The way that organizations learn today is much different than twenty years ago. Back then, for example, managers learned by thumbing through business and trade magazines. Maybe they picked up an idea in from the Wall Street Journal. Occasionally they would go to seminars or read a book about a topic. Maybe they would read an academic article or attend a university lecture.
Today it seems it is all about the Internet. I do not only mean learning by just accessing articles or webcasts, often using a search engine, but also via e-mail and social networks with others external to their organization. What is the new trend in learning and in particular how organizations learn about enterprise performance management methodologies like strategy maps, scorecard measurements, customer profitability and value management, rolling financial forecasts, analytics, and business intelligence just to name a few?
In the past people might learn by reading or seeing content provided by suppliers and vendors, such as white papers. However they might view the vendor as having a self-serving agenda or bias toward the vendor’s own offerings. In seeking the opinion of someone they can trust, it has become increasingly convenient to communicate with someone external to one’s organization. This person may be someone working in a similar position elsewhere or a prior work colleague or university classmate. It is just so easy now to write an e-mail with a question and receive a reply – word of mouse.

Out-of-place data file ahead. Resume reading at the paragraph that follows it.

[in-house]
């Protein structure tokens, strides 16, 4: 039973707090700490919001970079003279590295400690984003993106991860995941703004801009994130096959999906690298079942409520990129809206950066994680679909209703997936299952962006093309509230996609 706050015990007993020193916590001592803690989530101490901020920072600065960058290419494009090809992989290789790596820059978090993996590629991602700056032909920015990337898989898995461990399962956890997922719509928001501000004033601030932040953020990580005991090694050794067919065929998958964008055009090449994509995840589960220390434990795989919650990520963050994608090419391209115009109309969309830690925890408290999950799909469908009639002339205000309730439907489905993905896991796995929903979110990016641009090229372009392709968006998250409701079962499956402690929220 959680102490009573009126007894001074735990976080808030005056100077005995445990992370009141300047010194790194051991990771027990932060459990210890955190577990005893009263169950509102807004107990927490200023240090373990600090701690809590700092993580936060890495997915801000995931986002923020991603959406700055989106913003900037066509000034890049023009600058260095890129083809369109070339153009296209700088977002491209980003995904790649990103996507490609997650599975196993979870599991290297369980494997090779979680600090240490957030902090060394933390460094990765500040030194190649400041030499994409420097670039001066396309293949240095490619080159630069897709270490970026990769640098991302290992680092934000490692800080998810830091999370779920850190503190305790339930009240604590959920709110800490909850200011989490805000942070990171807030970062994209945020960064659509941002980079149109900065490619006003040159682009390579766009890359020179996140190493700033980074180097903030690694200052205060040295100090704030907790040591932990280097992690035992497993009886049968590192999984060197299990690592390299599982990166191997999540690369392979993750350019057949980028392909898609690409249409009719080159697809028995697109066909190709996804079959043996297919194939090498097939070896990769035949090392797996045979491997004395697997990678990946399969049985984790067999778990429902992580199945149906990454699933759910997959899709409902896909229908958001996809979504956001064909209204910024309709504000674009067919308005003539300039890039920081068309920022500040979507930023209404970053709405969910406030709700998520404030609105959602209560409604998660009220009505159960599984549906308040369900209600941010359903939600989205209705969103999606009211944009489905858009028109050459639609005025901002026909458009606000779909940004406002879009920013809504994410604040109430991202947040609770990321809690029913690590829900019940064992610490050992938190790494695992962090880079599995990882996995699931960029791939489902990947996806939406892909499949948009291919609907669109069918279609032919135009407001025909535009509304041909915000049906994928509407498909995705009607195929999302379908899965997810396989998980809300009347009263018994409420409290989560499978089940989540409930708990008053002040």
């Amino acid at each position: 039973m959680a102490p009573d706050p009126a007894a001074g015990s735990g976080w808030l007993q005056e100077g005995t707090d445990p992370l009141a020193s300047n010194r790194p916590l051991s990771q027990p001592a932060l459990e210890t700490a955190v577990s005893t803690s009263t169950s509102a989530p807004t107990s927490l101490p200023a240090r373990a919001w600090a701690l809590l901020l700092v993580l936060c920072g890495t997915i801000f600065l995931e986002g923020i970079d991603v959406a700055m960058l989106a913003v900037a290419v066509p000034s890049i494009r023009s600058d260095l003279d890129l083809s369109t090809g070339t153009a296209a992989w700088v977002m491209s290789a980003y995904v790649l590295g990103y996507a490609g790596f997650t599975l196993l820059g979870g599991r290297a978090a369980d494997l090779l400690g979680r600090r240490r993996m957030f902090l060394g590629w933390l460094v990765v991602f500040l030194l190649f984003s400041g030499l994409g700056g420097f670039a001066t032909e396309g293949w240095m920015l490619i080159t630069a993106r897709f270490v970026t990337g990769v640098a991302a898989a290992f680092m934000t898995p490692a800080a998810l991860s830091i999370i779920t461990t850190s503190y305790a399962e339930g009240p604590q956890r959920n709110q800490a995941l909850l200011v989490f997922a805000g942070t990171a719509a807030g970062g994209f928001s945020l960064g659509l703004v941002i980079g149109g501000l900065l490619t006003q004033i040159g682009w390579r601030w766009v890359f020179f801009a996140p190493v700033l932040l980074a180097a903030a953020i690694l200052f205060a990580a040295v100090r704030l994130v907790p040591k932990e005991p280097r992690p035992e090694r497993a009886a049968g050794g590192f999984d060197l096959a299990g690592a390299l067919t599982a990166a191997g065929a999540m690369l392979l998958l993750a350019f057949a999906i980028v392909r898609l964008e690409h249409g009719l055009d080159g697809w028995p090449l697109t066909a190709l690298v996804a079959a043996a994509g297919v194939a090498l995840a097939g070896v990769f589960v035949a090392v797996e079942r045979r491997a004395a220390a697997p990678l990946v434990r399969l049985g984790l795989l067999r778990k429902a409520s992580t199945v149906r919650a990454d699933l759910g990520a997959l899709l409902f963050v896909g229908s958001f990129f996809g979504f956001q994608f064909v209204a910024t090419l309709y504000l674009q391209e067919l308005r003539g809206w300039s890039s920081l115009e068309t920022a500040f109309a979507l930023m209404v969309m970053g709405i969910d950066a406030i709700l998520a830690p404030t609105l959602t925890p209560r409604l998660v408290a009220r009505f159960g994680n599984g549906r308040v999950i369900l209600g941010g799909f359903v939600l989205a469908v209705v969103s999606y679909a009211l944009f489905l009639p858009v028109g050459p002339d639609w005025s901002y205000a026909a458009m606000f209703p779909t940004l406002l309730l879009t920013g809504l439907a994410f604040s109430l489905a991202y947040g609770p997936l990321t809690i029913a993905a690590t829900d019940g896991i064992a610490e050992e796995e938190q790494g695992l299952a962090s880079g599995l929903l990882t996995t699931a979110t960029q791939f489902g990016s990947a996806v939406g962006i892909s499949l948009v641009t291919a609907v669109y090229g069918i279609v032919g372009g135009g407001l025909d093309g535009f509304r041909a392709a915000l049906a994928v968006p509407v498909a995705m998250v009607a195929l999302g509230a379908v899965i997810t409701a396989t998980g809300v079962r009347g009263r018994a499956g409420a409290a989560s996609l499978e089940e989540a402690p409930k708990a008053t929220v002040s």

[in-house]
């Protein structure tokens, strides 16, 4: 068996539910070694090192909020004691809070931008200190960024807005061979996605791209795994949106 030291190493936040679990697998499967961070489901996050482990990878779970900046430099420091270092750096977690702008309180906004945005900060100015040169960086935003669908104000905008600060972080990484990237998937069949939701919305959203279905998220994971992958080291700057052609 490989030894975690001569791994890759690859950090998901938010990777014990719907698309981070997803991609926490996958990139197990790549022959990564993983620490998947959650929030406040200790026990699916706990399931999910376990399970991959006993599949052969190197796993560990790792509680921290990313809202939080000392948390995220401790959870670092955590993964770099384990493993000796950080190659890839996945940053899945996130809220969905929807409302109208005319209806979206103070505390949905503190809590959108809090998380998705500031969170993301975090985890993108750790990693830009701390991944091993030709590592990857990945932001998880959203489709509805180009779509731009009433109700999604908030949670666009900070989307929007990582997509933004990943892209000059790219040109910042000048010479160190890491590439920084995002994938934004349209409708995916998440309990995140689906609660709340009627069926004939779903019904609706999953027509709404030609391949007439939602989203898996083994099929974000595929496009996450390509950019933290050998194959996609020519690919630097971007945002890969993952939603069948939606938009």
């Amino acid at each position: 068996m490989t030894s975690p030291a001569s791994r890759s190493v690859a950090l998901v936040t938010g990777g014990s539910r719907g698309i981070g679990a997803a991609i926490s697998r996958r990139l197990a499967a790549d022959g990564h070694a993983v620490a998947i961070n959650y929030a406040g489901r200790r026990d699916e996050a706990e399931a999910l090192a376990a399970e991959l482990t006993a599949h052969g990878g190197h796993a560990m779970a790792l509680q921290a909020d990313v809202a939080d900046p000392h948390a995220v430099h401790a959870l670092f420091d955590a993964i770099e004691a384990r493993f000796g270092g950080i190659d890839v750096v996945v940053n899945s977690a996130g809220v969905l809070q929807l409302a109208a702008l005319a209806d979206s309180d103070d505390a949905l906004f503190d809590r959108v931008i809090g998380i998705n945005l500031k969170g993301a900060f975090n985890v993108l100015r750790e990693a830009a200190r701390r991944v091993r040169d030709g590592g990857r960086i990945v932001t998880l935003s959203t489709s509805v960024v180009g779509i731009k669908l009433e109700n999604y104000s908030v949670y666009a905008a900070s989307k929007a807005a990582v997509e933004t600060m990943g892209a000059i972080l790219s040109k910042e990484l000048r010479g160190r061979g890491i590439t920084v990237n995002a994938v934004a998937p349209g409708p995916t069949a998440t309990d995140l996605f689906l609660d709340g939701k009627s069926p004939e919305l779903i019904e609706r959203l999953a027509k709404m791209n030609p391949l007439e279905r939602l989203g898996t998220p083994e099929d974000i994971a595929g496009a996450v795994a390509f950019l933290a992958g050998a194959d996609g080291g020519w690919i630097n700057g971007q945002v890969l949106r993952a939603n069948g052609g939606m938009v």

The Internet keeps giving, and new learning by people can be viral as education circulates. In my domain of enterprise performance management I learn from subject matter experts or managers who have attempted to implement methodologies like an automated marketing campaign management system that targets sales prospects like a laser and increases the hit-rate.
Research is revealing that buyers are increasingly viewing suppliers as offering commodities with little difference. (A short webcast about this research is the webcast’s fifth bullet, Let the Seller Beware.) Of course there are differences in vendor products, but they can be hard to detect. Buyers are willing to interact with a supplier if the supplier can bring them ideas and innovation. For example, a supplier may demonstrate thought leadership by helping a buyer learn how the buyer may be able to better serve their own customers and stakeholders. But to validate if a supplier is reliable to purchase products or services from, buyers increasingly are using social networks. This may be done passively, like seeking 5-star reviews posted by others for a book or restaurant, or more overtly by communicating with someone you know (or may start getting to know) for their opinion.
The implication to sellers is they must increasingly demonstrate thought leadership and their subject matter experts need to be actively involved with the same social networks and communities that their potential buyers are participating in. Business is a contact sport. If you are not involved with contacts, then you are out of the loop.